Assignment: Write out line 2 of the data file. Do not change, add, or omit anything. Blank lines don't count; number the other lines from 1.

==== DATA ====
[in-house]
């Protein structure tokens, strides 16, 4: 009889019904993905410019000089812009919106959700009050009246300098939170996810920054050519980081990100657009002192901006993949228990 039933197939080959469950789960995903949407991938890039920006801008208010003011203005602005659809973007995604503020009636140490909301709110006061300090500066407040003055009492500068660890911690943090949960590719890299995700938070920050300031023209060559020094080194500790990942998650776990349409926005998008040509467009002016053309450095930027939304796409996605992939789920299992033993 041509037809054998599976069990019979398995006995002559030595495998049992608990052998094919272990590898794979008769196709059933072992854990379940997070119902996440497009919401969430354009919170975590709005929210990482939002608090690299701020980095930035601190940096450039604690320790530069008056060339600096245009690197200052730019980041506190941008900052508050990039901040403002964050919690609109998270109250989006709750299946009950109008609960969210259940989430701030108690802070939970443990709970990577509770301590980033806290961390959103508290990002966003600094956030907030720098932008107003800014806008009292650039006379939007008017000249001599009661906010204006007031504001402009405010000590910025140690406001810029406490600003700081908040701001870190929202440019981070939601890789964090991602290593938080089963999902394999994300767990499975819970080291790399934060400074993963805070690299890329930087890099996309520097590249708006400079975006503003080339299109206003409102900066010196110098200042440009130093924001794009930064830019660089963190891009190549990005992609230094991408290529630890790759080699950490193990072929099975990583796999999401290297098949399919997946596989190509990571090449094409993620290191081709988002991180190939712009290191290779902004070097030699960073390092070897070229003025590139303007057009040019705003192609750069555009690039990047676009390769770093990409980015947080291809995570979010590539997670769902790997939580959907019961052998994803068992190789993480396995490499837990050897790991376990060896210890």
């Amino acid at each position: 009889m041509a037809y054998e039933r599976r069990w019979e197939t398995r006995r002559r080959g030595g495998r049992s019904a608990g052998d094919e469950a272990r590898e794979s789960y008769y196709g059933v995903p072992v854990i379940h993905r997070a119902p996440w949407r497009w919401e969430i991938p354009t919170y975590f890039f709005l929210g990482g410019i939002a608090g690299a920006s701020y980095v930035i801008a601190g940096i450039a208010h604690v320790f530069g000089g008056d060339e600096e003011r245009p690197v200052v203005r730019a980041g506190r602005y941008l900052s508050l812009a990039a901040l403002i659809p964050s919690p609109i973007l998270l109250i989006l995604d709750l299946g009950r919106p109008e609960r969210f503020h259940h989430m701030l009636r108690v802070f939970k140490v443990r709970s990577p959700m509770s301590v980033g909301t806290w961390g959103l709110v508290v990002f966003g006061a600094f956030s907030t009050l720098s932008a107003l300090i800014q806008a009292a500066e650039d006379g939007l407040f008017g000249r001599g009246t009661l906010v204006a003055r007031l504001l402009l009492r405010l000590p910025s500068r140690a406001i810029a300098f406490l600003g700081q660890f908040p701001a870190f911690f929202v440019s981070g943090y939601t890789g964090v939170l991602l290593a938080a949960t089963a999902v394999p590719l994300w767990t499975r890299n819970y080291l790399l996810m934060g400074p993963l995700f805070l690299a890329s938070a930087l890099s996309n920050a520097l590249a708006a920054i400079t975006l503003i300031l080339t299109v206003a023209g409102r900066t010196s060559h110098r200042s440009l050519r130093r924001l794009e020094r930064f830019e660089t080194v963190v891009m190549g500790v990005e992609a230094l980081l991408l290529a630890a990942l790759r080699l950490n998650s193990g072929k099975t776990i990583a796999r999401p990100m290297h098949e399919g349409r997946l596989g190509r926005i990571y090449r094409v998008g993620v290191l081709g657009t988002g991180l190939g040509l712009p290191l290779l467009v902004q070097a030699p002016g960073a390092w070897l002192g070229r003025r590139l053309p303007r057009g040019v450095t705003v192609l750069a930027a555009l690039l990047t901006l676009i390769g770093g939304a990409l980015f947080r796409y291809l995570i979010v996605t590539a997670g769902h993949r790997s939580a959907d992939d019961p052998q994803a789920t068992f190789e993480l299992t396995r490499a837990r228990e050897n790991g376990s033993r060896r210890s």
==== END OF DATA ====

């Protein structure tokens, strides 16, 4: 009889019904993905410019000089812009919106959700009050009246300098939170996810920054050519980081990100657009002192901006993949228990 039933197939080959469950789960995903949407991938890039920006801008208010003011203005602005659809973007995604503020009636140490909301709110006061300090500066407040003055009492500068660890911690943090949960590719890299995700938070920050300031023209060559020094080194500790990942998650776990349409926005998008040509467009002016053309450095930027939304796409996605992939789920299992033993 041509037809054998599976069990019979398995006995002559030595495998049992608990052998094919272990590898794979008769196709059933072992854990379940997070119902996440497009919401969430354009919170975590709005929210990482939002608090690299701020980095930035601190940096450039604690320790530069008056060339600096245009690197200052730019980041506190941008900052508050990039901040403002964050919690609109998270109250989006709750299946009950109008609960969210259940989430701030108690802070939970443990709970990577509770301590980033806290961390959103508290990002966003600094956030907030720098932008107003800014806008009292650039006379939007008017000249001599009661906010204006007031504001402009405010000590910025140690406001810029406490600003700081908040701001870190929202440019981070939601890789964090991602290593938080089963999902394999994300767990499975819970080291790399934060400074993963805070690299890329930087890099996309520097590249708006400079975006503003080339299109206003409102900066010196110098200042440009130093924001794009930064830019660089963190891009190549990005992609230094991408290529630890790759080699950490193990072929099975990583796999999401290297098949399919997946596989190509990571090449094409993620290191081709988002991180190939712009290191290779902004070097030699960073390092070897070229003025590139303007057009040019705003192609750069555009690039990047676009390769770093990409980015947080291809995570979010590539997670769902790997939580959907019961052998994803068992190789993480396995490499837990050897790991376990060896210890």